Barwise and Meehan draw attention to a possible fallacy in this form of reasoning. They cite the example of the different positioning strategies of One2One (now T-Mobile) and Orange in the battle for market share in the UK mobile telecoms market.[3] Orange offered “to provide a reliable, high quality overall customer experience with good value for money……(they) targeted the whole market, not just a specific segment.” [4] One2One, on the other hand, adopted a strongly focused, segmentation strategy. “…it positioned itself as a low-cost, friendly network suitable for people wanting to chat with friends…priority on big cities…free off-peak local calls.” [5]

By far the most successful company (Orange) was the one which offered generic category benefits to the whole market, not a highly segmented approach. This is relevant to an understanding of success in the supermarket sector and will be referred to later.

2.3 Different forms of segmentation

Marketing text books describe three basic types of segmentation:

  • Behavioural
  • Psychographic
  • Profile

The behavioural category covers: benefits sought, purchasing behaviour and product usage and perceptions and beliefs.

The psychographic category covers: lifestyles and personality breakdowns

The broad profile category covers: age, gender, stage in the life cycle, social class, geographic location, income.[6]

Often a combination of variables across the categories is used. Research Services Ltd, a UK marketing research company, has developed SAGACITY, a segmentation scheme based on a combination of life cycle, occupation and income. They form 12 distinct consumer groupings with differing aspirations and behaviour patterns.[7]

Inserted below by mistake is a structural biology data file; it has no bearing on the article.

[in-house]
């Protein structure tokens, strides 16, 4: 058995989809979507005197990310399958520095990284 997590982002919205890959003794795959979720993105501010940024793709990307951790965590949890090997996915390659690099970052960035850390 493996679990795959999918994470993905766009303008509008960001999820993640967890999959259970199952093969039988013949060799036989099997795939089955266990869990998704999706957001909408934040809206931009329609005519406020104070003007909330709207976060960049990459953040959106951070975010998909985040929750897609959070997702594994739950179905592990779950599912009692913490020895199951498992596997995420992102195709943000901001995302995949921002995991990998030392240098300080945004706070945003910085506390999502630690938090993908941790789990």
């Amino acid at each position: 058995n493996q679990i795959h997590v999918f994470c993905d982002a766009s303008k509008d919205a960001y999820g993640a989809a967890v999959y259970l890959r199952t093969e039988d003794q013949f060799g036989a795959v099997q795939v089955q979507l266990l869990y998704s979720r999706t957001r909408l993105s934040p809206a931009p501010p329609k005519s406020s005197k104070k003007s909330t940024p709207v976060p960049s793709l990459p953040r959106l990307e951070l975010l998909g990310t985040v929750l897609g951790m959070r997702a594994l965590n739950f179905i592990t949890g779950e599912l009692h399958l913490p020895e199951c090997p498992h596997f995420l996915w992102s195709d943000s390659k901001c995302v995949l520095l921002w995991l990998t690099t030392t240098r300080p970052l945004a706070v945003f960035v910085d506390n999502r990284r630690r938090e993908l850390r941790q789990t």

A.C. Nielsen, the international marketing research agency, uses a combination of all segmentation categories to describe types of shoppers in supermarkets. They break the market down into 6 distinct groupings:

  • Habit-bound Diehards
  • Comfortable and Contenteds
  • Mercenaries
  • Struggling Idealists
  • Frenzied Copers
  • Self-indulgents [8]

The purpose of this breakdown appears to be to:

  1. match product and service delivery to the needs and wants of the different segments
  2. to identify the potentially most profitable segments

One interesting point which emerged from this programme was that segments such as the “Struggling Idealists” were, at the time the TV programme was made in 2002, not of great interest to supermarkets as they did not spend a lot and insisted on organic and eco-friendly products, which did not seem to be of interest to the mass market . In just 4 years the market has changed dramatically and supermarkets are allocating significantly more shelf-space to such products and aim to attract shoppers with “green” values.[9] The segment has grown in terms of its potential value to supermarkets.

This highlights the need for a creative and dynamic approach to segmentation. Orange now uses data-mining software within a sophisticated CRM (Customer Relationship Management) system to monitor segments on a day-to-day basis and to adjust its service approach accordingly. It will, for example adjust its pricing and service delivery to the value of the customer. Premium customers are immediately recognised by call-centres and accorded priority in the queuing system.[10] This keen focus on the most profitable customers contrasts with most supermarkets, which offer separate tills for customers who have not bought much, allowing them to move more quickly through the checkouts than the customers with laden trolleys. This will again be referred to in later sections.